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a type of military action whose objective is to destroy or capture an enemy who has begun a forced retreat or a deliberate withdrawal of troops to new lines.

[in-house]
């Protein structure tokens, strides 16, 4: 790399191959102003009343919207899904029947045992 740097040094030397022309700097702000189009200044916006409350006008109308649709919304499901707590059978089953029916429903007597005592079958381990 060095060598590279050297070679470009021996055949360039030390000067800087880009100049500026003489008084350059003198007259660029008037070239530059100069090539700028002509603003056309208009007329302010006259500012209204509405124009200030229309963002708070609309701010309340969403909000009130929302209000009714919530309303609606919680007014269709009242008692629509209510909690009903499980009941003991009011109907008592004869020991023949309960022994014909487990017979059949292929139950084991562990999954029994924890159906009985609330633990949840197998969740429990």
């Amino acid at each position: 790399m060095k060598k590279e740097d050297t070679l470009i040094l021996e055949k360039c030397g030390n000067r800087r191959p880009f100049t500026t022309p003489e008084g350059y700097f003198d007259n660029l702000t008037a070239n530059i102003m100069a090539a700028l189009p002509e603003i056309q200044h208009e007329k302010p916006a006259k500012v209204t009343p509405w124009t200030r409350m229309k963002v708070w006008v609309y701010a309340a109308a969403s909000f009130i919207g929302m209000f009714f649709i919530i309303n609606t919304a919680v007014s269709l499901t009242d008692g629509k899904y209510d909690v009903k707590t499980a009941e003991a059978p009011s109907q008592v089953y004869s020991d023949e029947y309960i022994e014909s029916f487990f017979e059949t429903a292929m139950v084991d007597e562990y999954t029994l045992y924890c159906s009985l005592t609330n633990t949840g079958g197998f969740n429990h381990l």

Pursuit is organized when there is detection of an enemy withdrawal resulting from a successful breakthrough of enemy defenses, the defeat of the enemy in a meeting engagement, or a successfully developing counterstrike. The pursuit is carried on without stopping, either by day or by night. It follows in the path of the enemy’s withdrawal or travels in parallel directions for the purpose of overtaking the main forces, cutting off retreat routes, encircling the enemy, and destroying or capturing him. Troops pursue in combat, approach march, or march formations. Tank forces are used to reach deep points on the path of enemy withdrawal and take important lines where the enemy could organize resistance; airborne landings may also be used in such cases. If the retreating enemy goes over to the defensive, pursuing forces attack on the run. During pursuit, special attention is given to the fight against approaching enemy reserves.